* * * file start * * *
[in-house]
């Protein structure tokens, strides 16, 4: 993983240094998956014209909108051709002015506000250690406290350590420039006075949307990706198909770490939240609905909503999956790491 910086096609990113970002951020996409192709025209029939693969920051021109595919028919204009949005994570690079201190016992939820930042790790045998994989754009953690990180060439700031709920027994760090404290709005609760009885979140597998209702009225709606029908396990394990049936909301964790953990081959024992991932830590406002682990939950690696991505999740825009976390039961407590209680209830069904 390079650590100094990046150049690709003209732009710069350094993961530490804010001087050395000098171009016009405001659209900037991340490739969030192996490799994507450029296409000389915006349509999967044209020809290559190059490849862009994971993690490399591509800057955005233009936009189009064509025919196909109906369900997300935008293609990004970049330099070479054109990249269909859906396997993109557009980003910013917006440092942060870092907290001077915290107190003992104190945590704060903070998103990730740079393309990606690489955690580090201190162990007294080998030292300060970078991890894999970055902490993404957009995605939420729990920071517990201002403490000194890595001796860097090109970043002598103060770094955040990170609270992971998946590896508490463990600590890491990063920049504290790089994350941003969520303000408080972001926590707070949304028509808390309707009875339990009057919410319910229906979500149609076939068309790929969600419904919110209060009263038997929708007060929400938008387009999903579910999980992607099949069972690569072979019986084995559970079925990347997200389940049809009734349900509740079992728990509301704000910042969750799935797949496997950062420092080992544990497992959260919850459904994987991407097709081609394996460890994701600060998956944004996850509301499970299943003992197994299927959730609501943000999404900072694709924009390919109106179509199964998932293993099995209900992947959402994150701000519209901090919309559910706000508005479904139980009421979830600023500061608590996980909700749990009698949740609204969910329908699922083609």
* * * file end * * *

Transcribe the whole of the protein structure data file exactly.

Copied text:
[in-house]
């Protein structure tokens, strides 16, 4: 993983240094998956014209909108051709002015506000250690406290350590420039006075949307990706198909770490939240609905909503999956790491 910086096609990113970002951020996409192709025209029939693969920051021109595919028919204009949005994570690079201190016992939820930042790790045998994989754009953690990180060439700031709920027994760090404290709005609760009885979140597998209702009225709606029908396990394990049936909301964790953990081959024992991932830590406002682990939950690696991505999740825009976390039961407590209680209830069904 390079650590100094990046150049690709003209732009710069350094993961530490804010001087050395000098171009016009405001659209900037991340490739969030192996490799994507450029296409000389915006349509999967044209020809290559190059490849862009994971993690490399591509800057955005233009936009189009064509025919196909109906369900997300935008293609990004970049330099070479054109990249269909859906396997993109557009980003910013917006440092942060870092907290001077915290107190003992104190945590704060903070998103990730740079393309990606690489955690580090201190162990007294080998030292300060970078991890894999970055902490993404957009995605939420729990920071517990201002403490000194890595001796860097090109970043002598103060770094955040990170609270992971998946590896508490463990600590890491990063920049504290790089994350941003969520303000408080972001926590707070949304028509808390309707009875339990009057919410319910229906979500149609076939068309790929969600419904919110209060009263038997929708007060929400938008387009999903579910999980992607099949069972690569072979019986084995559970079925990347997200389940049809009734349900509740079992728990509301704000910042969750799935797949496997950062420092080992544990497992959260919850459904994987991407097709081609394996460890994701600060998956944004996850509301499970299943003992197994299927959730609501943000999404900072694709924009390919109106179509199964998932293993099995209900992947959402994150701000519209901090919309559910706000508005479904139980009421979830600023500061608590996980909700749990009698949740609204969910329908699922083609």